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Newsletter > November 2010 > "UNITED STATES COURT OF APPEALS RULES IN FAVOR OF LAMBDA CHI ALPHA, HOUSE CORPORATION AND ADVISOR"
UNITED STATES COURT OF APPEALS RULES IN FAVOR OF LAMBDA CHI ALPHA, HOUSE CORPORATION AND ADVISOR
Richard Charlton, The Winchester Law Firm, email@example.com
A federal appellate court has recognized that a national fraternity (Lambda Chi Alpha), a house corporation, an alumni advisor and a chapter do not have any tort liability for the actions of a chapter member who becomes intoxicated on his own alcohol. This case involved the typical relationship between a national fraternity and a chapter located many miles away; and for a local house corporation which served as a landlord that owned the chapter house and rented bedrooms to the members, and for an alumni advisor who was available for consultation and advice to the chapter members, but who had no supervision authority; and finally between other chapter members and the tort feasor, who supplied his own alcohol and who received no beverages from the Chapter.
Summary judgment was granted in the U. S. District Court in Kentucky under Kentucky law to LXA National Fraternity, the house corporation, the chapter’s alumni advisor and the chapter members and it was upheld by the 6th Circuit Court of Appeals in Shaheen v. Yonts, Case No. 09-6033, opinion of District Judge Wilhuit, sitting by designation, filed August 31, 2010.
The underlying facts reflect purely individual conduct by Mr. Yonts, an adult student, who was under 21 years old. He was a chapter member who drank at an apartment and at a local bar with friends prior to attending a chapter party, and then drank his own alcohol while there, before leaving in his car and running over and killing a pedestrian at 2:00 am about ¾ of a mile from the chapter house. The chapter did not furnish any alcohol to the member and the national fraternity, the house corporation and the alumni advisor were not involved in the social event and did not know it was being held by the chapter and did not attend it. The allegations of vicarious liability and direct liability against each Defendant were dismissed because there were no factual issues that created any duty to supervise Mr. Yonts or the function for purpose of direct negligence or to control Mr. Yonts or the chapter so as to warrant imposition of vicarious liability.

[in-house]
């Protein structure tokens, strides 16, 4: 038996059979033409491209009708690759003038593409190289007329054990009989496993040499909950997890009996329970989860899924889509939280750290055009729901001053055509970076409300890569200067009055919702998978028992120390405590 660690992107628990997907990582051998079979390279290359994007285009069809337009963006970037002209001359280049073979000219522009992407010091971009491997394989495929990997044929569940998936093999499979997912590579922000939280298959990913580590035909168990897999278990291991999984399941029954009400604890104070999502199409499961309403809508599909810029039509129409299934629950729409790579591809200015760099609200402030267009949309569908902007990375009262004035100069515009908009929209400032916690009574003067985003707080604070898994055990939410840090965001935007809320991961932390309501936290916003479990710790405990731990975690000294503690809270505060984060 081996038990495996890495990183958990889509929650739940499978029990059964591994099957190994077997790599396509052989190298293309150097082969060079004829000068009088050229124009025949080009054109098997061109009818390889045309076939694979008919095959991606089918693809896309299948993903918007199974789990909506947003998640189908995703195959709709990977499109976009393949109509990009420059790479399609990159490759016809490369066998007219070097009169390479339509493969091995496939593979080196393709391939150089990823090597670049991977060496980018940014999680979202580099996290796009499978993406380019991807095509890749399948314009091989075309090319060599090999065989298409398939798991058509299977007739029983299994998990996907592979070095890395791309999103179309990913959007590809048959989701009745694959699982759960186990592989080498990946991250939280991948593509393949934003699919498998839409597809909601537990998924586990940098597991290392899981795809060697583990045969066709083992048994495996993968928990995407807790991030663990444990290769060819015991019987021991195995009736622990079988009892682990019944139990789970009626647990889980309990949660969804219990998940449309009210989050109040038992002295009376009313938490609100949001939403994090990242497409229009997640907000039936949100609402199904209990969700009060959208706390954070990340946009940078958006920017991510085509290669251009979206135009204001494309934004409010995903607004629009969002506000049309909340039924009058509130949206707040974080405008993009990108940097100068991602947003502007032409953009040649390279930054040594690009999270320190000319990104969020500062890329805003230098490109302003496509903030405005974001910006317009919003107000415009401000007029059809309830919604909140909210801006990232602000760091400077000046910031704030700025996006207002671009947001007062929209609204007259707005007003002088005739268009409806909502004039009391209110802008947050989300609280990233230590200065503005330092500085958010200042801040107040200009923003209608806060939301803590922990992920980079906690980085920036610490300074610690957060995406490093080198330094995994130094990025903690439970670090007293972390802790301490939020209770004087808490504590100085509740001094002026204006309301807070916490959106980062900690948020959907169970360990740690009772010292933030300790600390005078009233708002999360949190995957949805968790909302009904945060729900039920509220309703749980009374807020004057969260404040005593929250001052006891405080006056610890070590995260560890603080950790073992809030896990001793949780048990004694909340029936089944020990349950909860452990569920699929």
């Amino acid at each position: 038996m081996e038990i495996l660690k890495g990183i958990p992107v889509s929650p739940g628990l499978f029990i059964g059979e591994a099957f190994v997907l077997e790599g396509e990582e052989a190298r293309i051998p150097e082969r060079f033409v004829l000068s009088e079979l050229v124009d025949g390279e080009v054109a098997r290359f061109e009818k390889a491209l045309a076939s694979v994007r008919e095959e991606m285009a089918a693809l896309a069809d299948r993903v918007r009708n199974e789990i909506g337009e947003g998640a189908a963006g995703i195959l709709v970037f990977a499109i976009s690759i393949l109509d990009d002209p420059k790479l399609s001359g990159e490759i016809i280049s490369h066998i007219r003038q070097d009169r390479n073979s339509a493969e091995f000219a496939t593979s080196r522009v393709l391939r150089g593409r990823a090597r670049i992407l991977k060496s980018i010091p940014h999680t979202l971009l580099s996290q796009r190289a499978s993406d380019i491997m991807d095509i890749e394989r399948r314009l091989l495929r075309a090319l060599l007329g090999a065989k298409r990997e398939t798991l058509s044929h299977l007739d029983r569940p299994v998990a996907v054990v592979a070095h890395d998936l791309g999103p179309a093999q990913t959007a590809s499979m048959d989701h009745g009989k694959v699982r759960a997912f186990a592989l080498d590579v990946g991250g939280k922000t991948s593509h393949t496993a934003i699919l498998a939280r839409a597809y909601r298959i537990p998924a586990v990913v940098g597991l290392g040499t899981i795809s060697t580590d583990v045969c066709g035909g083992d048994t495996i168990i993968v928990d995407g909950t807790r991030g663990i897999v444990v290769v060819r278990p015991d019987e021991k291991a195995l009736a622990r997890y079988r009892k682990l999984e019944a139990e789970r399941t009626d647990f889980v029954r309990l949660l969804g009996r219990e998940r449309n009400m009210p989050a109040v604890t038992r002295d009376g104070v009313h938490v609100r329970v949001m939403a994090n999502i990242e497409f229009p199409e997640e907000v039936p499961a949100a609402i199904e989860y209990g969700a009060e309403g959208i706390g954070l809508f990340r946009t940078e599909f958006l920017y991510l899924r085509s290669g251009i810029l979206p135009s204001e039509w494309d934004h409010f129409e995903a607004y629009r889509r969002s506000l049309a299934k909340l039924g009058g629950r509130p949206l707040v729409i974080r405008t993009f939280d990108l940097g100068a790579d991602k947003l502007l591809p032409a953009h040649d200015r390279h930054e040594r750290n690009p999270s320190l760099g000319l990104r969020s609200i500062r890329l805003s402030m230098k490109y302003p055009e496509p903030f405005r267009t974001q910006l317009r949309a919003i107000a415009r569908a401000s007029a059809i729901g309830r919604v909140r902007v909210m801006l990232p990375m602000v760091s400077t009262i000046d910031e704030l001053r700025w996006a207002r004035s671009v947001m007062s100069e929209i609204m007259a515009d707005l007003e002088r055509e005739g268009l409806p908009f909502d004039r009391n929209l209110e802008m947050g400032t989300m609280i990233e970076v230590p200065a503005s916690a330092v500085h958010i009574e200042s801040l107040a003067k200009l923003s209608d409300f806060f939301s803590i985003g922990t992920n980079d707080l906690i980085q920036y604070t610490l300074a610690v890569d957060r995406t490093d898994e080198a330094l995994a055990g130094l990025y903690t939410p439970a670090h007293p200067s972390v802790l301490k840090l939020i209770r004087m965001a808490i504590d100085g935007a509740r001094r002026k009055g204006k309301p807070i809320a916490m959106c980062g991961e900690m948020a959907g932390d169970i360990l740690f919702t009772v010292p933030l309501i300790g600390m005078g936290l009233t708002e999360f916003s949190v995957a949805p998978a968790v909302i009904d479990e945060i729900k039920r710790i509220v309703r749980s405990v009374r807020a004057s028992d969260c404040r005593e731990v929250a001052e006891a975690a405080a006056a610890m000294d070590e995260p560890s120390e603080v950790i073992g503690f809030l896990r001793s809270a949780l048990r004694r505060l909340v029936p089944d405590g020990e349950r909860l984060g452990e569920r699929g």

This case can be cited for the propositions that:
- a)National Fraternity that has the right to revoke a charter and to expel members and requires chapters to submit budgets for approval and provides rules and policies for chapters’ adherence had predominantly passive participation in the chapter’s activities and therefore NO factual issue of “control” arose, as a matter of law, so as to create a jury issue on vicarious liability of the national fraternity for local negligence. It was noted that the local chapters were required to enact their own by-laws. This case held that there was NO basis for the imposition of VICARIOUS LIABILITY on the NATIONAL FRATERNITY for the chapter or the member’s alleged torts under those facts.
- b)A National Fraternity that does not charge one of its employees with the responsibility of monitoring underage drinking at the local chapters did NOT voluntarily assume a duty to do so by virtue of a general policy statement regarding social welfare and alcohol and where it had no specific rules or policies dedicated to alcohol consumption, but expected the chapters to abide by federal, state and local law, without exercising any oversight in regard to those laws. This case held that there was NO basis for the imposition of a “VOLUNTARILY ASSUMED DUTY” on a NATIONAL FRATERNITY to supervise and monitor underage drinking at the local chapters under those facts.
- c)Without the National’s physical presence at a local chapter, the Court stated that the “imposition of a duty to supervise and or control the actions of a local chapter and its members is illogical and untenable.” In so holding, the Court placed emphasis on the National’s “lack of direct participation in the event” and that the National Fraternity’s office was located many miles and in another state from the Chapter and “did not have the ability to monitor the day-to-day activities of its local chapters and only had the power to discipline after the fact,” quoting from cases that used such reasoning. This case held that there was NO basis to charge a NATIONAL FRATERNITY with a DUTY TO SUPERVISE or CONTROL the actions of a local chapter or a member under those facts.
If none of the individual members gave alcohol to the intoxicated participant, then there was no basis for holding any of the individual members of the chapter liable, stating that the Court’s analysis of
- a)that issue was “the same as the analysis pertaining to the claims against LXA.” This case held that these facts did NOT give rise to ANY DUTY on behalf of the CHAPTER MEMBERS to monitor or supervise another’s drinking and that there was NO basis to impose VICARIOUS LIABILITY. (This holding does not leap out of the opinion but is implicit by the Court’s reference to its analysis of the National’s liability in reaching its conclusion that the chapter members were not liable. The Court did not address the fact that the other chapter members were physically present, so the conclusion appears to be that the Court based its decision on no vicarious liability on the lack of an employment or master-servant relationship between the chapter members and the tort feasor and the lack of any special relationship between the chapter members and the adult tort feasor whereby such a duty could be imposed to protect third parties from the tort feasor.)